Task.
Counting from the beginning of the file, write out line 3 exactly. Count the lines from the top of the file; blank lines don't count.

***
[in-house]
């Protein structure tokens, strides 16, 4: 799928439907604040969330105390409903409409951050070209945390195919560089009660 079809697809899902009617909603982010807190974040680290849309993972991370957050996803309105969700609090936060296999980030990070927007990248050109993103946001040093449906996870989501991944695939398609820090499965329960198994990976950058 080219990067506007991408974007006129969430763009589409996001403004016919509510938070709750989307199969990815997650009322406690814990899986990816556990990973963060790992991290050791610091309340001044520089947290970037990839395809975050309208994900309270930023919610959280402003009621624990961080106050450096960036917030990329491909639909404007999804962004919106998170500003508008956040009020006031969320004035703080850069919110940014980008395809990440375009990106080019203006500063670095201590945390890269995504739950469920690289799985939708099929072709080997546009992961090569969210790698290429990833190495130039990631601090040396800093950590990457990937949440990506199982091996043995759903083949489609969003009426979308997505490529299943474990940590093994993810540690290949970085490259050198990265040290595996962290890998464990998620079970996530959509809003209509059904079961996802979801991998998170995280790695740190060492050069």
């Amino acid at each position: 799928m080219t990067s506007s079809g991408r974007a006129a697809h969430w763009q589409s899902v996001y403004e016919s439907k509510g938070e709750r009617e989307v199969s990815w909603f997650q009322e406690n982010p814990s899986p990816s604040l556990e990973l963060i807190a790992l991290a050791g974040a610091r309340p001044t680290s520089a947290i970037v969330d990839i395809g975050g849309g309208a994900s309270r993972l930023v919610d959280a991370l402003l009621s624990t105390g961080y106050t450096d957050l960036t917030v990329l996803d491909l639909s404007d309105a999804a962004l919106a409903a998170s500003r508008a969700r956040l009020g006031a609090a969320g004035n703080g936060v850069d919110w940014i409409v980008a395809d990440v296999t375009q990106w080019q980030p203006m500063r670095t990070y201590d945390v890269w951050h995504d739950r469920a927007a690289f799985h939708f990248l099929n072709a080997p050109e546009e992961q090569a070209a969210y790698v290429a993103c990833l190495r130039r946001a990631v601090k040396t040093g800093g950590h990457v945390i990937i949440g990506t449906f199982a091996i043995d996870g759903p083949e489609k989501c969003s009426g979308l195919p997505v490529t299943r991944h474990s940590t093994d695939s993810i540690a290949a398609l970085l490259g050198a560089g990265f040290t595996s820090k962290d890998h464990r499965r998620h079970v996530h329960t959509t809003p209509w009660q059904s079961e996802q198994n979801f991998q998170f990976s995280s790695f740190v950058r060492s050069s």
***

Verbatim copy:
């Amino acid at each position: 799928m080219t990067s506007s079809g991408r974007a006129a697809h969430w763009q589409s899902v996001y403004e016919s439907k509510g938070e709750r009617e989307v199969s990815w909603f997650q009322e406690n982010p814990s899986p990816s604040l556990e990973l963060i807190a790992l991290a050791g974040a610091r309340p001044t680290s520089a947290i970037v969330d990839i395809g975050g849309g309208a994900s309270r993972l930023v919610d959280a991370l402003l009621s624990t105390g961080y106050t450096d957050l960036t917030v990329l996803d491909l639909s404007d309105a999804a962004l919106a409903a998170s500003r508008a969700r956040l009020g006031a609090a969320g004035n703080g936060v850069d919110w940014i409409v980008a395809d990440v296999t375009q990106w080019q980030p203006m500063r670095t990070y201590d945390v890269w951050h995504d739950r469920a927007a690289f799985h939708f990248l099929n072709a080997p050109e546009e992961q090569a070209a969210y790698v290429a993103c990833l190495r130039r946001a990631v601090k040396t040093g800093g950590h990457v945390i990937i949440g990506t449906f199982a091996i043995d996870g759903p083949e489609k989501c969003s009426g979308l195919p997505v490529t299943r991944h474990s940590t093994d695939s993810i540690a290949a398609l970085l490259g050198a560089g990265f040290t595996s820090k962290d890998h464990r499965r998620h079970v996530h329960t959509t809003p209509w009660q059904s079961e996802q198994n979801f991998q998170f990976s995280s790695f740190v950058r060492s050069s």